By Doug Lowe
An assignment statement in Java uses the assignment operator (=) to assign the result of an expression to a variable. In its simplest form, you code it like this:variable = expression;
For example:int a = (b * c) / 4;
A compound assignment operator is an operator that performs a calculation and an assignment at the same time. All Java binary arithmetic operators (that is, the ones that work on two operands) have equivalent compound assignment operators:
|+=||Addition and assignment|
|-=||Subtraction and assignment|
|*=||Multiplication and assignment|
|/=||Division and assignment|
|%=||Remainder and assignment|
For example, the statementa += 10;
is equivalent toa = a + 10;
Technically, an assignment is an expression, not a statement. Thus, a = 5 is an assignment expression, not an assignment statement. It becomes an assignment statement only when you add a semicolon to the end.
An assignment expression has a return value just as any other expression does; the return value is the value that’s assigned to the variable. For example, the return value of the expression a = 5 is 5. This allows you to create some interesting, but ill-advised, expressions by using assignment expressions in the middle of other expressions. For example:int a; int b; a = (b = 3) * 2; // a is 6, b is 3
Using assignment operators in the middle of an expression can make the expression harder to understand, so it’s not recommend that.
Java Assignment Operators
Assigning a value to a variable seems straightforward enough; you simply assign the stuff on the right side of the '= 'to the variable on the left. Below statement 1 assigning value 10 to variable x and statement 2 is creating String object called name and assigning value "Amit" to it.Statement 1: x =10; Statement 2: String name = new String ("Amit");
Assignment can be of various types. Let’s discuss each in detail.
The equal (=) sign is used for assigning a value to a variable. We can assign a primitive variable using a literal or the result of an expression.int x = 7; // literal assignment int y = x + 2; // assignment with an expression int z = x * y; // assignment with an expression with literal
Casting lets you convert primitive values from one type to another. We need to provide casting when we are trying to assign higher precision primitive to lower precision primitive for example If we try to assign int variable (which is in the range of byte variable) to byte variable then the compiler will throw an exception called "possible loss of precision". Eclipse IDE will suggest the solution as well as shown below. To avoid such problem we should use type casting which will instruct compiler for type conversion.byte v = (byte) a;
For cases where we try to assign smaller container variable to larger container variables we do not need of explicit casting. The compiler will take care of those type conversions. For example, we can assign byte variable or short variable to an int without any explicit casting.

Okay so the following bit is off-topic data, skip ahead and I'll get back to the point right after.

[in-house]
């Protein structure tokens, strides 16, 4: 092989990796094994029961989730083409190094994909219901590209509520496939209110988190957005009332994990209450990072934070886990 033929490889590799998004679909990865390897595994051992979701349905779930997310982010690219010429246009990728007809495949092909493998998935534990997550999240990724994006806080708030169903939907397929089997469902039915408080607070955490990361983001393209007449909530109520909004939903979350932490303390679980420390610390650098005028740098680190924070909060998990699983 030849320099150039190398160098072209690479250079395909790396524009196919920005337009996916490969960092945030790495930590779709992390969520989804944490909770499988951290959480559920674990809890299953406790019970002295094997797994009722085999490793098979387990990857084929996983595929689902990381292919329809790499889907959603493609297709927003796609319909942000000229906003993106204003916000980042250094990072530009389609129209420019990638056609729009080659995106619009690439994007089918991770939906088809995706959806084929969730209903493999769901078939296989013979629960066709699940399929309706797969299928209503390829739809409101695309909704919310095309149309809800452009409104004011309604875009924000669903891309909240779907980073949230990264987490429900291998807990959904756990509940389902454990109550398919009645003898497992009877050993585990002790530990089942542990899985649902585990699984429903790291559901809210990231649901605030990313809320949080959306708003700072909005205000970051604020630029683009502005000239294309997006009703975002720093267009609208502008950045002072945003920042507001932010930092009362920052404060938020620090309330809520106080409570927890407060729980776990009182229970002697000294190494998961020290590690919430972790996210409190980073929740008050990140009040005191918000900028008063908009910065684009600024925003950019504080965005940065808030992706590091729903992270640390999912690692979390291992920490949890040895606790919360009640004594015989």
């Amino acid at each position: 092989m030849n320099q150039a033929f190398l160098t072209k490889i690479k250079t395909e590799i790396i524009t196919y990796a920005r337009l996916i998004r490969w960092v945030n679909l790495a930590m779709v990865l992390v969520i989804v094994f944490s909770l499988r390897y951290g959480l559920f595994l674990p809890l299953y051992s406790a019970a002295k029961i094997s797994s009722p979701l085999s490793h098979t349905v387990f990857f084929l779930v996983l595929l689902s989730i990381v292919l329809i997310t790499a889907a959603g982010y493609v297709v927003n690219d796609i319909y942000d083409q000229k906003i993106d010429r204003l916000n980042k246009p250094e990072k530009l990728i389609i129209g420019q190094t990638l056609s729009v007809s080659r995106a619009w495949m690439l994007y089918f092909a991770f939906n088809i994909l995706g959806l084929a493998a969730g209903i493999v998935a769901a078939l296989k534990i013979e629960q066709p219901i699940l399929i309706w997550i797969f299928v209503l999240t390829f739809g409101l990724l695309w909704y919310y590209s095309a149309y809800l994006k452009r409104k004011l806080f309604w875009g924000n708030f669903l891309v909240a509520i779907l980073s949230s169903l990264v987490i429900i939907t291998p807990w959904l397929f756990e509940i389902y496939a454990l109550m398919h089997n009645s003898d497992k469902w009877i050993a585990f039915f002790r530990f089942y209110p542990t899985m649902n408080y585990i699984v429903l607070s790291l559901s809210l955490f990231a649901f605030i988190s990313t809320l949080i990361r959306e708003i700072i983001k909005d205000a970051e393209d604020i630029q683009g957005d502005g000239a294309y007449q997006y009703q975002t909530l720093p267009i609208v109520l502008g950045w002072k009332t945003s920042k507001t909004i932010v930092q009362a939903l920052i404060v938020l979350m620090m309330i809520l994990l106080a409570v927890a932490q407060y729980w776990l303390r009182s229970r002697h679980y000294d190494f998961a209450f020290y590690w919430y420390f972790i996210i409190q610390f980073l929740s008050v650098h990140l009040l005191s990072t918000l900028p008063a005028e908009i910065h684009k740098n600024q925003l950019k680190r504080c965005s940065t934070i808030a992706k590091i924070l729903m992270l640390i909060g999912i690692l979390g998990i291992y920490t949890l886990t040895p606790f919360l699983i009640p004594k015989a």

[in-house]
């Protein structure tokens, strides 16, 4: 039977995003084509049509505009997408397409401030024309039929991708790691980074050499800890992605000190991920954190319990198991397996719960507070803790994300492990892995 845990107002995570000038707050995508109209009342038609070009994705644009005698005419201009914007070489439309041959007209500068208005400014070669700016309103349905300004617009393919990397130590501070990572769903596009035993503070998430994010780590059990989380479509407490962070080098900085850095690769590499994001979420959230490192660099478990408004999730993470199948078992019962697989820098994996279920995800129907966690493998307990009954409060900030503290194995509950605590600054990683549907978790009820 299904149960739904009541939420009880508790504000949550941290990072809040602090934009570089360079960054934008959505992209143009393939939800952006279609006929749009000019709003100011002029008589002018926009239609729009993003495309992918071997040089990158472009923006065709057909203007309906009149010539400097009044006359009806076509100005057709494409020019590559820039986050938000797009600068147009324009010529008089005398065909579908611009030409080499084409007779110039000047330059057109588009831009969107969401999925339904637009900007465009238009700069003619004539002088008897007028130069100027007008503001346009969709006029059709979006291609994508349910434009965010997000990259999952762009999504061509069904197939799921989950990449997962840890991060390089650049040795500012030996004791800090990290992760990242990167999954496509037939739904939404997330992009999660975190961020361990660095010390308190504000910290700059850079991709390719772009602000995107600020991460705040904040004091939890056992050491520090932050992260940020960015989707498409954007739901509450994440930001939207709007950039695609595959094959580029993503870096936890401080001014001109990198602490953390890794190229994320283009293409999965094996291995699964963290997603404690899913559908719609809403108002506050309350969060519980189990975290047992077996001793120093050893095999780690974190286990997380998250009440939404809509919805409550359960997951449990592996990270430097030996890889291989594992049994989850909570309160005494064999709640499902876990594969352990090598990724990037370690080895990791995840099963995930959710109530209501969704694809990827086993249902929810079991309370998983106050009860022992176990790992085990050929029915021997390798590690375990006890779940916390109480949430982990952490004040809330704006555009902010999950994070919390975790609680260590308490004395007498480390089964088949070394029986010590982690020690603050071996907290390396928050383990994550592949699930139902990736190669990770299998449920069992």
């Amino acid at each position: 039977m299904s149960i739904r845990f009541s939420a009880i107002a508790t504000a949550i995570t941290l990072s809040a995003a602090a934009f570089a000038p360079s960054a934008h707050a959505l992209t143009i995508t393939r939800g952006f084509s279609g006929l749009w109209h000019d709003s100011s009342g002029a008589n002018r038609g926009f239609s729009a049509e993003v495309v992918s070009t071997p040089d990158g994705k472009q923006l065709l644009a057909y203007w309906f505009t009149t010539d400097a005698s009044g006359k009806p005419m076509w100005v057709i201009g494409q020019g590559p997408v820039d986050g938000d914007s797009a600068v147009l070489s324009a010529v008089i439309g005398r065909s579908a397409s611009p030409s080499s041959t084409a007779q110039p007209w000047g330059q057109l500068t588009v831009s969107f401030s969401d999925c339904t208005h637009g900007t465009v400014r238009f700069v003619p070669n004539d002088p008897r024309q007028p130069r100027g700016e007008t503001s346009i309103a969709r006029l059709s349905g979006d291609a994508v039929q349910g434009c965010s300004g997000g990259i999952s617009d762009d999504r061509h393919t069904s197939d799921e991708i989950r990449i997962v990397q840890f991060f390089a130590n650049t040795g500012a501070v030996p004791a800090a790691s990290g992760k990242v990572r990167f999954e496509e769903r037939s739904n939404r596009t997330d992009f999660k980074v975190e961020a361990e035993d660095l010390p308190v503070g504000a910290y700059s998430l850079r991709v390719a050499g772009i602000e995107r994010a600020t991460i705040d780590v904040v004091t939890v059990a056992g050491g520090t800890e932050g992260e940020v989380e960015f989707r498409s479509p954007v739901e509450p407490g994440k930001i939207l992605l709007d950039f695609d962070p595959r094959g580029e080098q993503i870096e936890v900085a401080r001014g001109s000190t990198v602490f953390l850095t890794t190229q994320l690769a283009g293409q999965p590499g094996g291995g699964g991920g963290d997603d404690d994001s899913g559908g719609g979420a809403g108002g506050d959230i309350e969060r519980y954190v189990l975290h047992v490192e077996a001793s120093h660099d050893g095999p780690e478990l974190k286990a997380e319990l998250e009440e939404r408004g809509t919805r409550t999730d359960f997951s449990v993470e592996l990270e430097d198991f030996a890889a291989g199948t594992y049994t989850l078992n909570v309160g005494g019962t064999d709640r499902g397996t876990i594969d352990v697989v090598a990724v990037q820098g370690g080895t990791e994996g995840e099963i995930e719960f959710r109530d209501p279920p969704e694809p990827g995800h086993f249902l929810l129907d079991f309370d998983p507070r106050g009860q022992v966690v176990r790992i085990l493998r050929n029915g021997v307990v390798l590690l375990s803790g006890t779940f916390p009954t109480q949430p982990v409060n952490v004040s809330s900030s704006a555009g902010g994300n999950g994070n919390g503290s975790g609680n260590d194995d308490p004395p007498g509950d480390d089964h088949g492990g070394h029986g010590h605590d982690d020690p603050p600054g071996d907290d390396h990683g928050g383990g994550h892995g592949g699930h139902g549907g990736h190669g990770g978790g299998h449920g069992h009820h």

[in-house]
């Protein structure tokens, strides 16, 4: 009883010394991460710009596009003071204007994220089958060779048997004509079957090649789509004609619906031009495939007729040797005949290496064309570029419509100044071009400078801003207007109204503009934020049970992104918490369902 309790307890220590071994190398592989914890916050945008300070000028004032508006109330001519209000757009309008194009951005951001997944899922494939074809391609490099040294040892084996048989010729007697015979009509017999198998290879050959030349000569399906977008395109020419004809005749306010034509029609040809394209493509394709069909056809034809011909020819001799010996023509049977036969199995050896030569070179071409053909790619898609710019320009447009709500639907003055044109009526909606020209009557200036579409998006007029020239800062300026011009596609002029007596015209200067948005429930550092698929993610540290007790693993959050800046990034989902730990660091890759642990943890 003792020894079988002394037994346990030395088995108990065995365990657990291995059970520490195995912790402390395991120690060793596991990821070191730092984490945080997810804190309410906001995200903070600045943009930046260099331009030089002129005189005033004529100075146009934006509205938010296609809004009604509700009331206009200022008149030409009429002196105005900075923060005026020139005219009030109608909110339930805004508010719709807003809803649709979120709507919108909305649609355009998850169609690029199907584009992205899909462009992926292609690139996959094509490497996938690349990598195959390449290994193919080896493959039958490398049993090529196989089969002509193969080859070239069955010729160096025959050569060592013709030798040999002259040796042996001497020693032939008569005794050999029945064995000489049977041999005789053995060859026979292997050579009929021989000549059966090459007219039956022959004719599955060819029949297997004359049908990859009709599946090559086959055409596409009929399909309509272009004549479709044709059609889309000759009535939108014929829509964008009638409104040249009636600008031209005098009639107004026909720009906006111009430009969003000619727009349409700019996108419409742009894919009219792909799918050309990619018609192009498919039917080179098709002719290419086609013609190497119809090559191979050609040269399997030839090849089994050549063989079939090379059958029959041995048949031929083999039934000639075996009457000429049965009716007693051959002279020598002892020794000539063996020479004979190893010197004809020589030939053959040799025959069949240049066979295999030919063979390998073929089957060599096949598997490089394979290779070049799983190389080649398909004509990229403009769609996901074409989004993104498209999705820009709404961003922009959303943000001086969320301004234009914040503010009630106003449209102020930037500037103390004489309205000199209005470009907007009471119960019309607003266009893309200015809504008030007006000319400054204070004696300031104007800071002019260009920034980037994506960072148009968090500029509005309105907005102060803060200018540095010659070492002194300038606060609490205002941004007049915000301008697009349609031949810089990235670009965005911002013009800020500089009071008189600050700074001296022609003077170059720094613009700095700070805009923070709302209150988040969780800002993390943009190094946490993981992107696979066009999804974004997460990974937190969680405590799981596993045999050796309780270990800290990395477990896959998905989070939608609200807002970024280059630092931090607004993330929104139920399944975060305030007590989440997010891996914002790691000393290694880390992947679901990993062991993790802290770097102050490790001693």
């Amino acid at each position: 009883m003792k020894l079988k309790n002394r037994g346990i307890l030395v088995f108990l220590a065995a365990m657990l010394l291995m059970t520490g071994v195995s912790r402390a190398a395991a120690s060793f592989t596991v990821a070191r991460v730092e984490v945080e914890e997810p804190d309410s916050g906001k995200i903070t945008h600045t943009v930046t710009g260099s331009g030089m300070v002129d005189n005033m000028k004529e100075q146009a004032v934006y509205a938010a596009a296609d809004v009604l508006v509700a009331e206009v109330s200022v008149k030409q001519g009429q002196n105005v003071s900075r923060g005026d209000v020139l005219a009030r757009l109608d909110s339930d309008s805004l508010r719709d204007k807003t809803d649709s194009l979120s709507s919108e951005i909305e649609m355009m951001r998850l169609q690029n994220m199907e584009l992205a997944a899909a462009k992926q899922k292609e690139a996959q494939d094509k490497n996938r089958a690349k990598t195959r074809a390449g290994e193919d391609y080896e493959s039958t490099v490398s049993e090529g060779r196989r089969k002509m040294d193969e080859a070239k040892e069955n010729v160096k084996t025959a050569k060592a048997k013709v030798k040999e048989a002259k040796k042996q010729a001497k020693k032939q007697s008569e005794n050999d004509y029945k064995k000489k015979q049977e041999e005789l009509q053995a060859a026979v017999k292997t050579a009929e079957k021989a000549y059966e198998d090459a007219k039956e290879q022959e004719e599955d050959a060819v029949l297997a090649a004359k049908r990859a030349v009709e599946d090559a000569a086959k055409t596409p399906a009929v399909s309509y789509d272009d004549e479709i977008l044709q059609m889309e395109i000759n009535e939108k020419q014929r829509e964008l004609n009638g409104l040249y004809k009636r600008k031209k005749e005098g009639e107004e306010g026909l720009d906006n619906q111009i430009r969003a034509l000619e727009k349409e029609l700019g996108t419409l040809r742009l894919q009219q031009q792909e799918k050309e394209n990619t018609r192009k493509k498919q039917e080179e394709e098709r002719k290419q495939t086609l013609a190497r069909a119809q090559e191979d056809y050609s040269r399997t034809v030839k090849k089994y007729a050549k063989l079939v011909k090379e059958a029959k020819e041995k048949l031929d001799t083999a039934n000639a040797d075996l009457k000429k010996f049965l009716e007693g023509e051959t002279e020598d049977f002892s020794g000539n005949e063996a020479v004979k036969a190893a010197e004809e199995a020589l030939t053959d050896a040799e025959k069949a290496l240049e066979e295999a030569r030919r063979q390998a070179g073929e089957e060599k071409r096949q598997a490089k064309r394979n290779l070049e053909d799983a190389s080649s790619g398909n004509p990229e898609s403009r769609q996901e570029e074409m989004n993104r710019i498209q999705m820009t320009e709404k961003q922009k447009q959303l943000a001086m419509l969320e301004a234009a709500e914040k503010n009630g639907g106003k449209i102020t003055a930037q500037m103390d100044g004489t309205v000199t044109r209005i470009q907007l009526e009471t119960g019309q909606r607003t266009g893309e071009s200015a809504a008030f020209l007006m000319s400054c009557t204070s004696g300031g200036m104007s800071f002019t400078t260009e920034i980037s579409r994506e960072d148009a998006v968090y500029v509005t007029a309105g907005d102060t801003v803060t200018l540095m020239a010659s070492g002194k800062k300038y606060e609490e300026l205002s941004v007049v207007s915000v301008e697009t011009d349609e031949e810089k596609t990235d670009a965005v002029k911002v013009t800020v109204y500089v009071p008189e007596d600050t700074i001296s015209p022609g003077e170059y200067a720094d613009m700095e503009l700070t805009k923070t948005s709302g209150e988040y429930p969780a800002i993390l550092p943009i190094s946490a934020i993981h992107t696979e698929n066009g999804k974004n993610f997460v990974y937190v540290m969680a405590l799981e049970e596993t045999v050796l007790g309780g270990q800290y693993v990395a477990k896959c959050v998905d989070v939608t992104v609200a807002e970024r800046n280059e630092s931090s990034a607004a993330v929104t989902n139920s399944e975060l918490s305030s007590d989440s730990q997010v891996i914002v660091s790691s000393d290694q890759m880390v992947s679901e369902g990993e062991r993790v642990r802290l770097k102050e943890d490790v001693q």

Assigning Literal that is too large for a variable
When we try to assign a variable value which is too large (or out of range ) for a primitive variable then the compiler will throw exception “possible loss of precision” if we try to provide explicit cast then the compiler will accept it but narrowed down the value using two’s complement method. Let’s take an example of the byte which has 8-bit storage space and range -128 to 127. In below program we are trying to assign 129 literal value to byte primitive type which is out of range for byte so compiler converted it to -127 using two’s complement method. Refer link for two’s complement calculation (http://en.wikipedia.org/wiki/Two's_complement)
Java Code: Go to the editor
Reference variable assignment
We can assign newly created object to object reference variable as belowString s = new String(“Amit”); Employee e = New Employee();
First line will do following things,
- Makes a reference variable named s of type String
- Creates a new String object on the heap memory
- Assigns the newly created String object to the reference variables
You can also assign null to an object reference variable, which simply means the variable is not referring to any object. The below statement creates space for the Employee reference variable (the bit holder for a reference value) but doesn't create an actual Employee object.Employee a = null;
Compound Assignment Operators
Sometime we need to modify the same variable value and reassigned it to a same reference variable. Java allows you to combine assignment and addition operators using a shorthand operator. For example, the preceding statement can be written as:i +=8; //This is same as i = i+8;
The += is called the addition assignment operator. Other shorthand operators are shown below table
Below is the sample program explaining assignment operators:
Java Code: Go to the editor
- Assigning a value to can be straight forward or casting.
- If we assign the value which is out of range of variable type then 2’s complement is assigned.
- Java supports shortcut/compound assignment operator.
Java Code Editor: